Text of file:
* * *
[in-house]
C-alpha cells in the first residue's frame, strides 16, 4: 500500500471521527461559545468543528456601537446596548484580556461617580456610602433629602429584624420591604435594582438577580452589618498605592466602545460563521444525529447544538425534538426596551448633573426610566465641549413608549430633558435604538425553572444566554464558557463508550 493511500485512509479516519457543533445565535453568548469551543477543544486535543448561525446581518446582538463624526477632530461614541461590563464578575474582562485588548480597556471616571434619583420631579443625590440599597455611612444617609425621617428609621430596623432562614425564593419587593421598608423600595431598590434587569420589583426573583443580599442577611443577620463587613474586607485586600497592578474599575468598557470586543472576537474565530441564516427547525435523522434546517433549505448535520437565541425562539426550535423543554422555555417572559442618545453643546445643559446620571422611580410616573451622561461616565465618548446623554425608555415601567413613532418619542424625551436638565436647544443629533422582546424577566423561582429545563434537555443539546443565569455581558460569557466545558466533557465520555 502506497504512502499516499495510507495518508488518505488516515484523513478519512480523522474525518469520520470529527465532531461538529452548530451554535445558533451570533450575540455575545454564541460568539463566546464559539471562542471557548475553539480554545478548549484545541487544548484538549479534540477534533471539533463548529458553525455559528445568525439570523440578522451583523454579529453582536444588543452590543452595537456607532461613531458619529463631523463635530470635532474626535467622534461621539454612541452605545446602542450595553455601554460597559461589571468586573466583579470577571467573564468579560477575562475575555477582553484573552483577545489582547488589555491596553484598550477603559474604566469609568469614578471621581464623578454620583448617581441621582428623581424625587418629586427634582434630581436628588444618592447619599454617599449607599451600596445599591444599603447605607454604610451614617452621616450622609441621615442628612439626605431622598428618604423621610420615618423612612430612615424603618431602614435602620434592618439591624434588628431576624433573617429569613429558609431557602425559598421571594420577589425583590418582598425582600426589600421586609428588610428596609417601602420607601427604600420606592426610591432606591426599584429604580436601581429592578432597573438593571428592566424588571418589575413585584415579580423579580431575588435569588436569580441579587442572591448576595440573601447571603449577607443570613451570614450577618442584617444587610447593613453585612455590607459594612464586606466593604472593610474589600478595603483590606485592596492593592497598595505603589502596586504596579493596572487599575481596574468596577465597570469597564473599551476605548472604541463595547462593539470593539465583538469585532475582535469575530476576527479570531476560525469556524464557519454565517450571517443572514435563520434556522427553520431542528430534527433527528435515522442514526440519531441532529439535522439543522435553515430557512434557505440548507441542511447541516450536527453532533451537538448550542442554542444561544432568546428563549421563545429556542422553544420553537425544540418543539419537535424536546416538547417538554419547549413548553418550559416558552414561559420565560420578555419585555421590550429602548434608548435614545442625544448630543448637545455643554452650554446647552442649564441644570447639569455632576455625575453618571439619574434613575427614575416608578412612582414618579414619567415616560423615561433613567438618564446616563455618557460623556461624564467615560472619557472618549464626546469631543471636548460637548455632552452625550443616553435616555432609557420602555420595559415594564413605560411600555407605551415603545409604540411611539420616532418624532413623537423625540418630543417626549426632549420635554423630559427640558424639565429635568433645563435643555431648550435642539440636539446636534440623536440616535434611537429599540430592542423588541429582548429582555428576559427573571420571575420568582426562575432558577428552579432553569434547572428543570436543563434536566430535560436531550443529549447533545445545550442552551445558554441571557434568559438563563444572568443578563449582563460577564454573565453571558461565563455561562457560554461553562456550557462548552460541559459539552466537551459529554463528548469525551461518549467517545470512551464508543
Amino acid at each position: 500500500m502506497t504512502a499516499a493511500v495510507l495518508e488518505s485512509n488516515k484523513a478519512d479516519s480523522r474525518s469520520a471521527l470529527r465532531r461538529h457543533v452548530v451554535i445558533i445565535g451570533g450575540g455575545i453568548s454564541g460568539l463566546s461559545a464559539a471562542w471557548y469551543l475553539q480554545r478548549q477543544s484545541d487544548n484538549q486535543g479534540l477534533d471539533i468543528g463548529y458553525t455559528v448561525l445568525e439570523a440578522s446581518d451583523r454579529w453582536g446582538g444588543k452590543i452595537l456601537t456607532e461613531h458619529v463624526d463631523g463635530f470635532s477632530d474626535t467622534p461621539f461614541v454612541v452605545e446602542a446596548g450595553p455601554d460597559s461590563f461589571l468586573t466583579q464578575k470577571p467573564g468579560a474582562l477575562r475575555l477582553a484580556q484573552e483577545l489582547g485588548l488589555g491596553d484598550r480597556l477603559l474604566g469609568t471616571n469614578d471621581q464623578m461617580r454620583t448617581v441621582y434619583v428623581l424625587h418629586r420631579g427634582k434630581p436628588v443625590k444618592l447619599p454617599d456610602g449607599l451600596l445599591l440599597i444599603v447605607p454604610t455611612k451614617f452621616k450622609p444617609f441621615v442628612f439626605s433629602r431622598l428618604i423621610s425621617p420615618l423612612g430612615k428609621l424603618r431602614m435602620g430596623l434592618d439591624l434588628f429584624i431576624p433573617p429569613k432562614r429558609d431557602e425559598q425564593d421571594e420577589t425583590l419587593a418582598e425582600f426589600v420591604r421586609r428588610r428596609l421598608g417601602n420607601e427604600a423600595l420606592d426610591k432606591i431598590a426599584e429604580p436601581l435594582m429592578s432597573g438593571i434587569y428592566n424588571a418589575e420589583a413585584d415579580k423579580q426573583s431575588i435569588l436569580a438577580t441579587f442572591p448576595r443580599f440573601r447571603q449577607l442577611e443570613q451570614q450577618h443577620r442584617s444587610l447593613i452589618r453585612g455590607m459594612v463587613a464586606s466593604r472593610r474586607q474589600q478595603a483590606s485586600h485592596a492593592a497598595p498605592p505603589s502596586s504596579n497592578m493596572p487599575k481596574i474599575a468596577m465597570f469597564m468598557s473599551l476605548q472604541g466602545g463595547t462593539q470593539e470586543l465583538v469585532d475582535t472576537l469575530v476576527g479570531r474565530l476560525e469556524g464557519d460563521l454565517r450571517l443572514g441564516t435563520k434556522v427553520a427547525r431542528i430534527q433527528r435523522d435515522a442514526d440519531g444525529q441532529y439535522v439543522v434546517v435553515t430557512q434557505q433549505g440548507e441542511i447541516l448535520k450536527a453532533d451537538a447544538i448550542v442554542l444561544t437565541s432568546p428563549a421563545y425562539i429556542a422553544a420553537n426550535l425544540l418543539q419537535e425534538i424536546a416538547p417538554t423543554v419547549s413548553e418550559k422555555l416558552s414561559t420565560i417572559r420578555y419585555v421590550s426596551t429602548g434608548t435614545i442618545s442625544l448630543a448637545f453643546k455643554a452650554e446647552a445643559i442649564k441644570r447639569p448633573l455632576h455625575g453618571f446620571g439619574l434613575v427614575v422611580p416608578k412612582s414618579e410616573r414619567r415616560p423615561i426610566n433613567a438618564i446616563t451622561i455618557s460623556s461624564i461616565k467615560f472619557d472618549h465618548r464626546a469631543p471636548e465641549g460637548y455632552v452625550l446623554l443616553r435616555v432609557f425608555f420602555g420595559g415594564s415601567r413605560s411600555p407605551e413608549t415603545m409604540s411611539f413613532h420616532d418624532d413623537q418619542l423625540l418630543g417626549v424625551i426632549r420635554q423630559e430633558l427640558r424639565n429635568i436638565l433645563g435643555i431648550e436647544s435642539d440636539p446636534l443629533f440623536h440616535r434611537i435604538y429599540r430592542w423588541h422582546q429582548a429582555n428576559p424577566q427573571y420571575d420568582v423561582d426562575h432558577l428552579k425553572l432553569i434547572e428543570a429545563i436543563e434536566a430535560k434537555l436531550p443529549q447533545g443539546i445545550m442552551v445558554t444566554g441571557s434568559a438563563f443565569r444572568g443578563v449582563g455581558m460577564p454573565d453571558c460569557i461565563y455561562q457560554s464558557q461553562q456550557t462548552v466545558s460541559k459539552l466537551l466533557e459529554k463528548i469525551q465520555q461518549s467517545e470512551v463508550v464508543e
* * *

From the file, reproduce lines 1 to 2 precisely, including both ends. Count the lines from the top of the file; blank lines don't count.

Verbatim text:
[in-house]
C-alpha cells in the first residue's frame, strides 16, 4: 500500500471521527461559545468543528456601537446596548484580556461617580456610602433629602429584624420591604435594582438577580452589618498605592466602545460563521444525529447544538425534538426596551448633573426610566465641549413608549430633558435604538425553572444566554464558557463508550 493511500485512509479516519457543533445565535453568548469551543477543544486535543448561525446581518446582538463624526477632530461614541461590563464578575474582562485588548480597556471616571434619583420631579443625590440599597455611612444617609425621617428609621430596623432562614425564593419587593421598608423600595431598590434587569420589583426573583443580599442577611443577620463587613474586607485586600497592578474599575468598557470586543472576537474565530441564516427547525435523522434546517433549505448535520437565541425562539426550535423543554422555555417572559442618545453643546445643559446620571422611580410616573451622561461616565465618548446623554425608555415601567413613532418619542424625551436638565436647544443629533422582546424577566423561582429545563434537555443539546443565569455581558460569557466545558466533557465520555 502506497504512502499516499495510507495518508488518505488516515484523513478519512480523522474525518469520520470529527465532531461538529452548530451554535445558533451570533450575540455575545454564541460568539463566546464559539471562542471557548475553539480554545478548549484545541487544548484538549479534540477534533471539533463548529458553525455559528445568525439570523440578522451583523454579529453582536444588543452590543452595537456607532461613531458619529463631523463635530470635532474626535467622534461621539454612541452605545446602542450595553455601554460597559461589571468586573466583579470577571467573564468579560477575562475575555477582553484573552483577545489582547488589555491596553484598550477603559474604566469609568469614578471621581464623578454620583448617581441621582428623581424625587418629586427634582434630581436628588444618592447619599454617599449607599451600596445599591444599603447605607454604610451614617452621616450622609441621615442628612439626605431622598428618604423621610420615618423612612430612615424603618431602614435602620434592618439591624434588628431576624433573617429569613429558609431557602425559598421571594420577589425583590418582598425582600426589600421586609428588610428596609417601602420607601427604600420606592426610591432606591426599584429604580436601581429592578432597573438593571428592566424588571418589575413585584415579580423579580431575588435569588436569580441579587442572591448576595440573601447571603449577607443570613451570614450577618442584617444587610447593613453585612455590607459594612464586606466593604472593610474589600478595603483590606485592596492593592497598595505603589502596586504596579493596572487599575481596574468596577465597570469597564473599551476605548472604541463595547462593539470593539465583538469585532475582535469575530476576527479570531476560525469556524464557519454565517450571517443572514435563520434556522427553520431542528430534527433527528435515522442514526440519531441532529439535522439543522435553515430557512434557505440548507441542511447541516450536527453532533451537538448550542442554542444561544432568546428563549421563545429556542422553544420553537425544540418543539419537535424536546416538547417538554419547549413548553418550559416558552414561559420565560420578555419585555421590550429602548434608548435614545442625544448630543448637545455643554452650554446647552442649564441644570447639569455632576455625575453618571439619574434613575427614575416608578412612582414618579414619567415616560423615561433613567438618564446616563455618557460623556461624564467615560472619557472618549464626546469631543471636548460637548455632552452625550443616553435616555432609557420602555420595559415594564413605560411600555407605551415603545409604540411611539420616532418624532413623537423625540418630543417626549426632549420635554423630559427640558424639565429635568433645563435643555431648550435642539440636539446636534440623536440616535434611537429599540430592542423588541429582548429582555428576559427573571420571575420568582426562575432558577428552579432553569434547572428543570436543563434536566430535560436531550443529549447533545445545550442552551445558554441571557434568559438563563444572568443578563449582563460577564454573565453571558461565563455561562457560554461553562456550557462548552460541559459539552466537551459529554463528548469525551461518549467517545470512551464508543